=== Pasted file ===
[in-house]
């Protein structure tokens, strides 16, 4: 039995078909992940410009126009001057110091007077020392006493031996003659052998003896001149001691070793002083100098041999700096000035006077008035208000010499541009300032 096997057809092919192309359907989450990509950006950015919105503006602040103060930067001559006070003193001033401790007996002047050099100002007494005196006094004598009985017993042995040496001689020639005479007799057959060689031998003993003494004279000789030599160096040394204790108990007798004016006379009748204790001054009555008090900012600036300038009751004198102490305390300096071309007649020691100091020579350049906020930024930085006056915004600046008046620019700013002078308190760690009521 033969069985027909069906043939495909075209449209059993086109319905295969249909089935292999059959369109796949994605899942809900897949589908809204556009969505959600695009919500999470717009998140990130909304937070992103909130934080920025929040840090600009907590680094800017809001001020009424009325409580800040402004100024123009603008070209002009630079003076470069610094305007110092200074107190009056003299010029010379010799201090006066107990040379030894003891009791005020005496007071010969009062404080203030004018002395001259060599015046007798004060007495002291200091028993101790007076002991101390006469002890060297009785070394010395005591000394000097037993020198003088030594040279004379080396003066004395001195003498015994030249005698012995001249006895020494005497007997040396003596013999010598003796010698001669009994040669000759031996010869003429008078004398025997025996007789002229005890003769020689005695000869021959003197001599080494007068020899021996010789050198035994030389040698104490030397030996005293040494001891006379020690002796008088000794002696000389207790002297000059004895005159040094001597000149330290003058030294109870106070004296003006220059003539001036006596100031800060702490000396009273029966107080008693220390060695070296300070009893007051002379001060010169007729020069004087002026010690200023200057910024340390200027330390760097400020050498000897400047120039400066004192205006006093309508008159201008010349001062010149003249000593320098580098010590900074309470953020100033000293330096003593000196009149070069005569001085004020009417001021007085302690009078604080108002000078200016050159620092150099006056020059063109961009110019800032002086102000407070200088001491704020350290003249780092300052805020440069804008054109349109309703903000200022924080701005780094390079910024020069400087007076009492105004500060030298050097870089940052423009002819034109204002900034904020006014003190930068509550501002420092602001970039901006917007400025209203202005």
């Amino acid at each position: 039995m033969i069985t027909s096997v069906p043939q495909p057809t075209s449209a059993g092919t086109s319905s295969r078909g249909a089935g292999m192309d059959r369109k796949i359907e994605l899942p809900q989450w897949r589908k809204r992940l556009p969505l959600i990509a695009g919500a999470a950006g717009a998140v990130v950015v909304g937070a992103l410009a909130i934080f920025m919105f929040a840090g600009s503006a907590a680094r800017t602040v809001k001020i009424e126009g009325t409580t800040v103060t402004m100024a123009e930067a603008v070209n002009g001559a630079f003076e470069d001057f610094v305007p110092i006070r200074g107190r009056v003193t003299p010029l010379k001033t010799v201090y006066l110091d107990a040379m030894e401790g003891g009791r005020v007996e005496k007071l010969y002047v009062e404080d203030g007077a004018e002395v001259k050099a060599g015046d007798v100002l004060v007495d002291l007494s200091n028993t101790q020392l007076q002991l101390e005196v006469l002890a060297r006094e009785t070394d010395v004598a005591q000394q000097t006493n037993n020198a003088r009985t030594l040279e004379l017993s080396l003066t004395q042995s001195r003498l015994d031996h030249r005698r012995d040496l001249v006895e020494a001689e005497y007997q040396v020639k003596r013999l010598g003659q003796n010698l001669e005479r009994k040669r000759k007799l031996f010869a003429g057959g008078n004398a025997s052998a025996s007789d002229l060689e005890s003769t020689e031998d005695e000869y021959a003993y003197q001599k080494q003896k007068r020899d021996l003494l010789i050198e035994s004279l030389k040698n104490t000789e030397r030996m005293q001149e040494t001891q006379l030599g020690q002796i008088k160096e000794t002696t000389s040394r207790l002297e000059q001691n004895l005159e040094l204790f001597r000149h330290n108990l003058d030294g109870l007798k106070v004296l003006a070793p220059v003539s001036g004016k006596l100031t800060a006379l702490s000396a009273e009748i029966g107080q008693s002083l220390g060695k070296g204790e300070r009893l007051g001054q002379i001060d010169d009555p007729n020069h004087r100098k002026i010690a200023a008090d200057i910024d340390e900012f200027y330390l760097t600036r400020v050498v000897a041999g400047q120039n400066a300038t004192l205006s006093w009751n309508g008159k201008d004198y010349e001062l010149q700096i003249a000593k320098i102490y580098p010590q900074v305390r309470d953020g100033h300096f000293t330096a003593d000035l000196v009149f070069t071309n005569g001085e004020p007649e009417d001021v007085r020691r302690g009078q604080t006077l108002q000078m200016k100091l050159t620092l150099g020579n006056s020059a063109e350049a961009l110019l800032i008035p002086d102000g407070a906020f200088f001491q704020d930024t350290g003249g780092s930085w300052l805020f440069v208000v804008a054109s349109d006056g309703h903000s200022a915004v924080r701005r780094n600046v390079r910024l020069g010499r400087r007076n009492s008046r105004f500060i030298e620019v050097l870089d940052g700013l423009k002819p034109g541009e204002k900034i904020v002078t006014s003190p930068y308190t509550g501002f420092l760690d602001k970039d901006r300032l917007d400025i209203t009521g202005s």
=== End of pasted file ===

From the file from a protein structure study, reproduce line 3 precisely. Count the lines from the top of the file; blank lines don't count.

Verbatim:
């Amino acid at each position: 039995m033969i069985t027909s096997v069906p043939q495909p057809t075209s449209a059993g092919t086109s319905s295969r078909g249909a089935g292999m192309d059959r369109k796949i359907e994605l899942p809900q989450w897949r589908k809204r992940l556009p969505l959600i990509a695009g919500a999470a950006g717009a998140v990130v950015v909304g937070a992103l410009a909130i934080f920025m919105f929040a840090g600009s503006a907590a680094r800017t602040v809001k001020i009424e126009g009325t409580t800040v103060t402004m100024a123009e930067a603008v070209n002009g001559a630079f003076e470069d001057f610094v305007p110092i006070r200074g107190r009056v003193t003299p010029l010379k001033t010799v201090y006066l110091d107990a040379m030894e401790g003891g009791r005020v007996e005496k007071l010969y002047v009062e404080d203030g007077a004018e002395v001259k050099a060599g015046d007798v100002l004060v007495d002291l007494s200091n028993t101790q020392l007076q002991l101390e005196v006469l002890a060297r006094e009785t070394d010395v004598a005591q000394q000097t006493n037993n020198a003088r009985t030594l040279e004379l017993s080396l003066t004395q042995s001195r003498l015994d031996h030249r005698r012995d040496l001249v006895e020494a001689e005497y007997q040396v020639k003596r013999l010598g003659q003796n010698l001669e005479r009994k040669r000759k007799l031996f010869a003429g057959g008078n004398a025997s052998a025996s007789d002229l060689e005890s003769t020689e031998d005695e000869y021959a003993y003197q001599k080494q003896k007068r020899d021996l003494l010789i050198e035994s004279l030389k040698n104490t000789e030397r030996m005293q001149e040494t001891q006379l030599g020690q002796i008088k160096e000794t002696t000389s040394r207790l002297e000059q001691n004895l005159e040094l204790f001597r000149h330290n108990l003058d030294g109870l007798k106070v004296l003006a070793p220059v003539s001036g004016k006596l100031t800060a006379l702490s000396a009273e009748i029966g107080q008693s002083l220390g060695k070296g204790e300070r009893l007051g001054q002379i001060d010169d009555p007729n020069h004087r100098k002026i010690a200023a008090d200057i910024d340390e900012f200027y330390l760097t600036r400020v050498v000897a041999g400047q120039n400066a300038t004192l205006s006093w009751n309508g008159k201008d004198y010349e001062l010149q700096i003249a000593k320098i102490y580098p010590q900074v305390r309470d953020g100033h300096f000293t330096a003593d000035l000196v009149f070069t071309n005569g001085e004020p007649e009417d001021v007085r020691r302690g009078q604080t006077l108002q000078m200016k100091l050159t620092l150099g020579n006056s020059a063109e350049a961009l110019l800032i008035p002086d102000g407070a906020f200088f001491q704020d930024t350290g003249g780092s930085w300052l805020f440069v208000v804008a054109s349109d006056g309703h903000s200022a915004v924080r701005r780094n600046v390079r910024l020069g010499r400087r007076n009492s008046r105004f500060i030298e620019v050097l870089d940052g700013l423009k002819p034109g541009e204002k900034i904020v002078t006014s003190p930068y308190t509550g501002f420092l760690d602001k970039d901006r300032l917007d400025i209203t009521g202005s």